Saturday 2 February 2013

Criticus non carborundum (Do not let the critic grind you down!)

If there is one thing I have learnt in the corporate world is that fame is fickle. You have a great run and people “worship” you but trip a bit and there are many who will cast judgement and heap criticism that will make you wonder about how we work together as human beings in the work context.

To be honest, I am not naive enough to believe in a just and equitable work setting nor do I have anything against critics (they are a necessary evil!). In fact, I was polite enough to change the title from ‘illegitimi non carborundum’ (which is a mock-Latin aphorism) to ‘criticus non carborundum’ with the intent to avoid upsetting some of my readers (and current or potential critics who may read this blog!)

My choice of title was driven by the need to argue for a degree of mental toughness in how one manages the emotional see-saw (and at times sickness inducing) nature of criticism. There is a reason why I titled this blog the way I did. I realised that my commitment to the organisation and my engagement to it was always tested by how I reacted to the manner in which people in the organisation criticised my competence and at times even criticised me as a person (remember that critics can confuse the simple rule of play the ball, not the player).
How does one then stop criticism from becoming a judgement that can negatively impact capacity to function in the corporate world. “It’s easy to be positive when everything is going great. It’s quite another thing to be positive when things are going badly.”

I must point out that criticism can be fair or unfair but both have to be handled maturely. My assessment is that fair criticism can lead to withdrawal or self-doubt or have a negative impact on self-esteem whereas unfair criticism can lead to anger and a sense of betrayal. The ability to bounce back from both types of criticism is critical. As William Ernest Henley wrote in Invictus :: “I am the master of my fate: I am the captain of my soul.” Read this line again. Focus on it. You will realise that it is about realising that control is in your grasp.

The entire poem (see video above) is a remarkable piece of work and was a huge motivator to Nelson Mandela when he was incarcerated on Robben Island, South Africa (my recommendation would be to watch the movie Invictus in any case!).
Handling criticism requires one to “keep a cool head.” Focus on your anger. My own first natural reaction is to get hot under the collar and say something negative or start a debate. Stay away from that instinct. Stay cool. Falling into that trap is giving your critic the moral high-ground and doing disservice to your attempt to extricate yourself from the situation. Another trap is to keep calm but then start to debate or deflect the criticism. Trying to pass the “buck” or creating the perspective that you are blaming others is a human instinct that most critics expect. When you don’t react as per expectation you have already done something different in handling the situation.
The next thing I do is try to understand the critic’s perspective. The basis for most criticism is usually based on perspective or the critic's frame of reference or sense of betrayal at your inability to deliver. Look at the situation from the critic’s point of view to ensure that you are not reacting to it from your own jaundiced point of view.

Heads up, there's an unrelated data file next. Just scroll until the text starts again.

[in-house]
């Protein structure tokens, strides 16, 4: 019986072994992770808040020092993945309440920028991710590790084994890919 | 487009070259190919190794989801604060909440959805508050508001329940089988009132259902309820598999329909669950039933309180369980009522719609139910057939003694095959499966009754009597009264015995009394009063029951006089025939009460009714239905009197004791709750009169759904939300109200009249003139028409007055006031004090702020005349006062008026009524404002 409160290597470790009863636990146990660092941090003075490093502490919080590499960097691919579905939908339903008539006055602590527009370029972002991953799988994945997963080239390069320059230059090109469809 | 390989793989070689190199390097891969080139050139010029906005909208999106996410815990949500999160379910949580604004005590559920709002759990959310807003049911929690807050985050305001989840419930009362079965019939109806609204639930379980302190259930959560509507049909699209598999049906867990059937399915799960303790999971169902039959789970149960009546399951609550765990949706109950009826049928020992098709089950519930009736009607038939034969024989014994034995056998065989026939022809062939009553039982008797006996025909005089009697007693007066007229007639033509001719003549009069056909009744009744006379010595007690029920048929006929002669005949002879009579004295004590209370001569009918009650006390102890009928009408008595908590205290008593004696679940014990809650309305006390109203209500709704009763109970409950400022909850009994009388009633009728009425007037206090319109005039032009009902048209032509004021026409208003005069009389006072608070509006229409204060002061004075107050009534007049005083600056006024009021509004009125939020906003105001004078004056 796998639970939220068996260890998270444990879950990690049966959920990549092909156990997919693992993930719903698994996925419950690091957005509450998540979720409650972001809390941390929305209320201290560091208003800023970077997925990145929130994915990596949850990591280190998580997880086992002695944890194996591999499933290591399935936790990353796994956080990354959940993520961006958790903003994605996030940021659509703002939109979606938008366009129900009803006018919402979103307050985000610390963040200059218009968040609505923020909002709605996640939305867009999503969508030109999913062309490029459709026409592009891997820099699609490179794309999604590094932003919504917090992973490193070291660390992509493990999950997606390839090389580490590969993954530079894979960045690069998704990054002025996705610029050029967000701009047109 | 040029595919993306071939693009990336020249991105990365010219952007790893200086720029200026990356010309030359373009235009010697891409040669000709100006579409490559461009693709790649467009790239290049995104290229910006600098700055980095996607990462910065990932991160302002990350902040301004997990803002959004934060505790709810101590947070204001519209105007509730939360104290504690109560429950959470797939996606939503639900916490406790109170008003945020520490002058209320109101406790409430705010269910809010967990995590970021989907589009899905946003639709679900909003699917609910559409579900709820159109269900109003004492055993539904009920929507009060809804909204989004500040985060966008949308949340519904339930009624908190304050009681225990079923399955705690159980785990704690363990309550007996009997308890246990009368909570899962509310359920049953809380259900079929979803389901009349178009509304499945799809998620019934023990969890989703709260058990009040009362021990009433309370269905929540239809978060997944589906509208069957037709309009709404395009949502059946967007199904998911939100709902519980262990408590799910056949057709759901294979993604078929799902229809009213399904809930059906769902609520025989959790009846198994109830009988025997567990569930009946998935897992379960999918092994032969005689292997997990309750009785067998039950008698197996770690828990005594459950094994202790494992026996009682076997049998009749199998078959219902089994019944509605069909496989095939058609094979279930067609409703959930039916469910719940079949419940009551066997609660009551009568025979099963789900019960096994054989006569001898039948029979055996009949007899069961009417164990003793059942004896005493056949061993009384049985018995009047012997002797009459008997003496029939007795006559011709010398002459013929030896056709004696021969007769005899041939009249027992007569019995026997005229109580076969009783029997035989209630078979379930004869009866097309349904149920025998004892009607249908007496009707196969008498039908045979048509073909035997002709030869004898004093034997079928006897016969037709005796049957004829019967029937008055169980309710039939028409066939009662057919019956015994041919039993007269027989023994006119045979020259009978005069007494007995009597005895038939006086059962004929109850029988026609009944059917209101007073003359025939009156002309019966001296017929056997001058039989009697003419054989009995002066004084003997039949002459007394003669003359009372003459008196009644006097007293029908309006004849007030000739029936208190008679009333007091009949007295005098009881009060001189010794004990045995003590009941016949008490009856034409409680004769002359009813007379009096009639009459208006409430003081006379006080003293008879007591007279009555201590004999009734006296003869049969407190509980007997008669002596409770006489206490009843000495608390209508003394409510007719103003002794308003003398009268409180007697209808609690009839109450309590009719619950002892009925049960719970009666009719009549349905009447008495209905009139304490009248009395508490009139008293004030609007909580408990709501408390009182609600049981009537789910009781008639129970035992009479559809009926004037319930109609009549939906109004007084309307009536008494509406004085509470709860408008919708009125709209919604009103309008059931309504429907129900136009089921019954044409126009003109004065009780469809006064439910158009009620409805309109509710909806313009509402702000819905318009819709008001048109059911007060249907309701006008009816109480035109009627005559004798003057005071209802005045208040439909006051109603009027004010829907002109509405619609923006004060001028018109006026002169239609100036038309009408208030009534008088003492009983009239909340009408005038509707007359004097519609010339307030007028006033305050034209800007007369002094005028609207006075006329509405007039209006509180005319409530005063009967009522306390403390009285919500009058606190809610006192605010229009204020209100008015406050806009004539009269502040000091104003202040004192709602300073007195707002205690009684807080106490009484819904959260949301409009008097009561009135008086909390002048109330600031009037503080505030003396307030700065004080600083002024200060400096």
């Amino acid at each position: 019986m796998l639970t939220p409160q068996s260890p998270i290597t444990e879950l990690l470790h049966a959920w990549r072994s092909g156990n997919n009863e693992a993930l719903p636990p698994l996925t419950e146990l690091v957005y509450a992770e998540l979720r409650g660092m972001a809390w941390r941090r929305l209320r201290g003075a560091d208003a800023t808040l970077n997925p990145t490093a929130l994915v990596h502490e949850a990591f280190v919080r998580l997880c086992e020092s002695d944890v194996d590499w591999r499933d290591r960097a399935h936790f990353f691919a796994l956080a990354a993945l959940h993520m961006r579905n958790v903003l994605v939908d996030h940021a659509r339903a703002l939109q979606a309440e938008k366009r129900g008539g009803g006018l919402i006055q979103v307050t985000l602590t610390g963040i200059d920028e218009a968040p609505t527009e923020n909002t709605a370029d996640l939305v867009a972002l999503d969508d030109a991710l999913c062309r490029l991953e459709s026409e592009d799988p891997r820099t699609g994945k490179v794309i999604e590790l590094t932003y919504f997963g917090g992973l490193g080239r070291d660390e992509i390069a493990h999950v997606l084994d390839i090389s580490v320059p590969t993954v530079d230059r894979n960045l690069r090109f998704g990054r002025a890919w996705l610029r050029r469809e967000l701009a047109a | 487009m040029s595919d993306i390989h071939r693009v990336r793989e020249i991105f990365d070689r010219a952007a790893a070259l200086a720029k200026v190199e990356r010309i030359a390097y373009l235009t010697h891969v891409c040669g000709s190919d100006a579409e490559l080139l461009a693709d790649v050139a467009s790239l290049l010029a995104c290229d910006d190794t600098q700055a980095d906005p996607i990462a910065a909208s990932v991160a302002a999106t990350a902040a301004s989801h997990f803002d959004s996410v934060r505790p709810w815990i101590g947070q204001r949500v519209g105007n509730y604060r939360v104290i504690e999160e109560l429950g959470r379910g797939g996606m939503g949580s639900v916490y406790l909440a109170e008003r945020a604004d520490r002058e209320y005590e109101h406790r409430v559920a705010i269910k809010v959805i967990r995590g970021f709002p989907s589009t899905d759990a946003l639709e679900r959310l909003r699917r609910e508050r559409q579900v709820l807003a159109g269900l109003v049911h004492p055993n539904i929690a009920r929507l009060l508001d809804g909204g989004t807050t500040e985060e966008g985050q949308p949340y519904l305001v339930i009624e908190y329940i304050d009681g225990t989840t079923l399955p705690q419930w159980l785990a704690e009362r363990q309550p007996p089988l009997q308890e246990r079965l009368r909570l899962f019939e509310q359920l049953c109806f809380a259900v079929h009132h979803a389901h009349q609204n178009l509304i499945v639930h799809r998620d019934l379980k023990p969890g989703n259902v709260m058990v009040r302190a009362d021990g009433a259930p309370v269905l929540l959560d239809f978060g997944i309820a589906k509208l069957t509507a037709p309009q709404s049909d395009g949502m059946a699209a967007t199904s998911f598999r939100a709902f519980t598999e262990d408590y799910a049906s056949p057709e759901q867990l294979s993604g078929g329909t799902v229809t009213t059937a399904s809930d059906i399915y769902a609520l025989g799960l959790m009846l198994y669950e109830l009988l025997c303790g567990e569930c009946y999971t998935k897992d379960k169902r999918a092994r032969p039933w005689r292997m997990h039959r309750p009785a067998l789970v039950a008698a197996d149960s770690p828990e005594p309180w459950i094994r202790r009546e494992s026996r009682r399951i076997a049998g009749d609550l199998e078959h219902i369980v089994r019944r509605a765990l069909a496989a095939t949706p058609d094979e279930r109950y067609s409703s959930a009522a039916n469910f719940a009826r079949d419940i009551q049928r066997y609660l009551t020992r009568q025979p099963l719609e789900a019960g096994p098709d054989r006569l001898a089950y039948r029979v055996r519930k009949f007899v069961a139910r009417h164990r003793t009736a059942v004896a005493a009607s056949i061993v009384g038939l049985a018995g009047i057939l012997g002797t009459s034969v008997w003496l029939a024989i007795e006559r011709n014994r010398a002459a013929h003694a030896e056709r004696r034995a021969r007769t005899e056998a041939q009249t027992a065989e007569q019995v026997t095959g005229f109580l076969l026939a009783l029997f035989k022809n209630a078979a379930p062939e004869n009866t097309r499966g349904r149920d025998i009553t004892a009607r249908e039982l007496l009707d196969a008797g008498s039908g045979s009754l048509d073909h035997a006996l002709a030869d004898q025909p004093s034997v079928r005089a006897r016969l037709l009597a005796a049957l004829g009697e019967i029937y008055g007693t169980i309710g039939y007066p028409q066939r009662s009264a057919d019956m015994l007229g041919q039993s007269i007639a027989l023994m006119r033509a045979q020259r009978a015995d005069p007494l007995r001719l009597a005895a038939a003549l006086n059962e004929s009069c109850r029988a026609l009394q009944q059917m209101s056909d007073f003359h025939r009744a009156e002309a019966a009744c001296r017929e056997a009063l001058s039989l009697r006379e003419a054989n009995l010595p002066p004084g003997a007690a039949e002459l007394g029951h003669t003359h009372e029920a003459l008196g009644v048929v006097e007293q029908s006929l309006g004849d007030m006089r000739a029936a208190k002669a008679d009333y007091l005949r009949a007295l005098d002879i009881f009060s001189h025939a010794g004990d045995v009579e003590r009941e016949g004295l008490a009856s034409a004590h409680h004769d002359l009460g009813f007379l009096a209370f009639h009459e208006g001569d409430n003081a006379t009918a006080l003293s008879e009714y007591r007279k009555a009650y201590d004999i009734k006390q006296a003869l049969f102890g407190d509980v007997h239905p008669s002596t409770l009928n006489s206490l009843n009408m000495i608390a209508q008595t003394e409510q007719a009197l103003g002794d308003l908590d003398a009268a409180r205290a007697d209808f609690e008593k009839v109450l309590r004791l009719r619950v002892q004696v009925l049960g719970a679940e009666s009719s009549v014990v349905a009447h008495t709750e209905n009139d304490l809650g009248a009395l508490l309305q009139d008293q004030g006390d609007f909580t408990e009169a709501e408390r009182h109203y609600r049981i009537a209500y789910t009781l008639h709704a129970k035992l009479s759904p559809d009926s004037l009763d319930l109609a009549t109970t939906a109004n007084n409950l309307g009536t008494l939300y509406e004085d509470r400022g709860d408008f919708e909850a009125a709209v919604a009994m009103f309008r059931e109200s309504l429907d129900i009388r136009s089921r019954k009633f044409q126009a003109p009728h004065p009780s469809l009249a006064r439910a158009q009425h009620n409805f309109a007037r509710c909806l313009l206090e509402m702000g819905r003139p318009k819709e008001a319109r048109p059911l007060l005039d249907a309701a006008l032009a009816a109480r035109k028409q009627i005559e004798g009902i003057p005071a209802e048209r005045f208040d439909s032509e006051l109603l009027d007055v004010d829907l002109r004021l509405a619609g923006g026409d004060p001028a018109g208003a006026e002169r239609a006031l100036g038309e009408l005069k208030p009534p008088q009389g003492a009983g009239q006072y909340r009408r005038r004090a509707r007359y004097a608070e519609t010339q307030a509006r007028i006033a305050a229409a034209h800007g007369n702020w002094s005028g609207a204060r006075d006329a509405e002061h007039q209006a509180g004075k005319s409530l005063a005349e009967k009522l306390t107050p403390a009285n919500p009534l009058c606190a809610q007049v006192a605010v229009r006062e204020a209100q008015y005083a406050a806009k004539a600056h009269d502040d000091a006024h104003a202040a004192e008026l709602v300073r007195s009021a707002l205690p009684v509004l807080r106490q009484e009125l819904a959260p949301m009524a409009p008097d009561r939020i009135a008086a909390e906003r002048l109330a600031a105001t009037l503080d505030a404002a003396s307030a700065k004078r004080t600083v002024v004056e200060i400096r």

Then move to the next stage of active listening. Knowing that you are listening to criticism is a powerful weapon and I have noticed that critics slow down or calm down (depending on the emotional electricity in the air!). Keep listening and keep stating/restating your understanding during the conversation. I typically listen carefully and walk away after acknowledging the criticism and its context but I then always put together a bulletised response in writing to the critic stating my position. Writing forces you to think and stay away from words that you will regret later. It also ensures that people realise that you are not intimidated by criticism to wilt away or hide!
Always ensure that you are being honest in your response. If there is a genuine need for introspection then acknowledge that. Position yourself as someone willing to learn from the criticism. If there is an iota of truth in the criticism then acknowledge the same. Even unfair criticism can be handled magnanimously. Also do yourself a favour. Do not bad mouth a critic to others. This is where office politics get in the way. Many people that you will attempt to confide in will repeat your assertions to others. Whether you are right or wrong invariably you will ruffle some feathers when your “confession” will go back to your critic. The higher the critic in the hierarchy, then higher the probability that the sycophant(s) in your organisation will leverage your misfortune. The good news is that the higher the critic in the hierarchy the more opportunity for you to undertake rational debate or discussion with the individual. One has to assume that you are not dealing with a narcissist or a sadist at that level!
One last bit of advice. Expect to react negatively to criticism. Expect to be confused. Expect to be emotional. Expect to feel like the proverbial sacrificial lamb. Expect to get angry. If you are thinking about this and expecting this then you will realise that you are better prepared to handle such situations. Remember the title :: “Do not let the critic grind you down!”


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